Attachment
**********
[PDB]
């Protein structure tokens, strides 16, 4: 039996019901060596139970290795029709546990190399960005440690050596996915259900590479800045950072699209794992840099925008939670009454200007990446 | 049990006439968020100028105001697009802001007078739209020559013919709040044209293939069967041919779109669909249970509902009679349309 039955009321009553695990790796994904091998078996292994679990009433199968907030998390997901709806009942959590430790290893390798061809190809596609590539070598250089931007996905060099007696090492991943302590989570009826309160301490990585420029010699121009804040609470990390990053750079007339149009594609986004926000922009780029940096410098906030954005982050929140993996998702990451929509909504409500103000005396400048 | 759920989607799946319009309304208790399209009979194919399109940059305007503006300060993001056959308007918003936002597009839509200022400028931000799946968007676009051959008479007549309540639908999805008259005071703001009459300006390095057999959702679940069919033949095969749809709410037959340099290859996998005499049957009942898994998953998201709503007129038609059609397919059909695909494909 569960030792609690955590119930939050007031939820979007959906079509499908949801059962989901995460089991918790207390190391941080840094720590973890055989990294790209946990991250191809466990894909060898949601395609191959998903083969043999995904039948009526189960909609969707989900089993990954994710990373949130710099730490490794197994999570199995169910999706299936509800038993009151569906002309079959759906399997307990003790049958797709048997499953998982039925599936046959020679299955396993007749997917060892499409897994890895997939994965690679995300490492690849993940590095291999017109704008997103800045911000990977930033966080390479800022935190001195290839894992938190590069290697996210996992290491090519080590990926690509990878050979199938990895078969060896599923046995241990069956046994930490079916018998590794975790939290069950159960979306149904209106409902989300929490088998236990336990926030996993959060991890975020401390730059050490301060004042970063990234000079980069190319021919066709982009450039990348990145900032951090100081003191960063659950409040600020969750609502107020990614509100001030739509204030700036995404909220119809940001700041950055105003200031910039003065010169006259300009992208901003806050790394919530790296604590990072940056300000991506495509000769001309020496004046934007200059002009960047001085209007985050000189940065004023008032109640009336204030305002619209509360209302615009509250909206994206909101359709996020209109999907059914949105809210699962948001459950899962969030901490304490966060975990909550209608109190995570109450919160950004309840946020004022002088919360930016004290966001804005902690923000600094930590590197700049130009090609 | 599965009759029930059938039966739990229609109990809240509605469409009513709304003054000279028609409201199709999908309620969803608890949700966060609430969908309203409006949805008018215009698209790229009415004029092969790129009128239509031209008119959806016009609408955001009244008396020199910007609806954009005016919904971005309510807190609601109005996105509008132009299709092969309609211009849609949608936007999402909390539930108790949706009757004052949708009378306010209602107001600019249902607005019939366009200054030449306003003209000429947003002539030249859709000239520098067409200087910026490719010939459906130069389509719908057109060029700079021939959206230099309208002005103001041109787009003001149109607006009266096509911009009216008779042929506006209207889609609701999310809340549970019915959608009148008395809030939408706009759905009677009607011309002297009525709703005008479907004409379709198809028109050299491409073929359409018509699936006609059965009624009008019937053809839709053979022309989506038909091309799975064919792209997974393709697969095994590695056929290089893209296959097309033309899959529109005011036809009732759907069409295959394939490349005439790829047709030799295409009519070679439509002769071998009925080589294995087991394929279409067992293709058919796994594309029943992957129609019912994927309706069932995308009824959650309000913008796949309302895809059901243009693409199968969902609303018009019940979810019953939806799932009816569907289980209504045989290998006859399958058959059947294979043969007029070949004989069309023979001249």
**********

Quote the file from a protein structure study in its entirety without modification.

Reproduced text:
[PDB]
């Protein structure tokens, strides 16, 4: 039996019901060596139970290795029709546990190399960005440690050596996915259900590479800045950072699209794992840099925008939670009454200007990446 | 049990006439968020100028105001697009802001007078739209020559013919709040044209293939069967041919779109669909249970509902009679349309 039955009321009553695990790796994904091998078996292994679990009433199968907030998390997901709806009942959590430790290893390798061809190809596609590539070598250089931007996905060099007696090492991943302590989570009826309160301490990585420029010699121009804040609470990390990053750079007339149009594609986004926000922009780029940096410098906030954005982050929140993996998702990451929509909504409500103000005396400048 | 759920989607799946319009309304208790399209009979194919399109940059305007503006300060993001056959308007918003936002597009839509200022400028931000799946968007676009051959008479007549309540639908999805008259005071703001009459300006390095057999959702679940069919033949095969749809709410037959340099290859996998005499049957009942898994998953998201709503007129038609059609397919059909695909494909 569960030792609690955590119930939050007031939820979007959906079509499908949801059962989901995460089991918790207390190391941080840094720590973890055989990294790209946990991250191809466990894909060898949601395609191959998903083969043999995904039948009526189960909609969707989900089993990954994710990373949130710099730490490794197994999570199995169910999706299936509800038993009151569906002309079959759906399997307990003790049958797709048997499953998982039925599936046959020679299955396993007749997917060892499409897994890895997939994965690679995300490492690849993940590095291999017109704008997103800045911000990977930033966080390479800022935190001195290839894992938190590069290697996210996992290491090519080590990926690509990878050979199938990895078969060896599923046995241990069956046994930490079916018998590794975790939290069950159960979306149904209106409902989300929490088998236990336990926030996993959060991890975020401390730059050490301060004042970063990234000079980069190319021919066709982009450039990348990145900032951090100081003191960063659950409040600020969750609502107020990614509100001030739509204030700036995404909220119809940001700041950055105003200031910039003065010169006259300009992208901003806050790394919530790296604590990072940056300000991506495509000769001309020496004046934007200059002009960047001085209007985050000189940065004023008032109640009336204030305002619209509360209302615009509250909206994206909101359709996020209109999907059914949105809210699962948001459950899962969030901490304490966060975990909550209608109190995570109450919160950004309840946020004022002088919360930016004290966001804005902690923000600094930590590197700049130009090609 | 599965009759029930059938039966739990229609109990809240509605469409009513709304003054000279028609409201199709999908309620969803608890949700966060609430969908309203409006949805008018215009698209790229009415004029092969790129009128239509031209008119959806016009609408955001009244008396020199910007609806954009005016919904971005309510807190609601109005996105509008132009299709092969309609211009849609949608936007999402909390539930108790949706009757004052949708009378306010209602107001600019249902607005019939366009200054030449306003003209000429947003002539030249859709000239520098067409200087910026490719010939459906130069389509719908057109060029700079021939959206230099309208002005103001041109787009003001149109607006009266096509911009009216008779042929506006209207889609609701999310809340549970019915959608009148008395809030939408706009759905009677009607011309002297009525709703005008479907004409379709198809028109050299491409073929359409018509699936006609059965009624009008019937053809839709053979022309989506038909091309799975064919792209997974393709697969095994590695056929290089893209296959097309033309899959529109005011036809009732759907069409295959394939490349005439790829047709030799295409009519070679439509002769071998009925080589294995087991394929279409067992293709058919796994594309029943992957129609019912994927309706069932995308009824959650309000913008796949309302895809059901243009693409199968969902609303018009019940979810019953939806799932009816569907289980209504045989290998006859399958058959059947294979043969007029070949004989069309023979001249």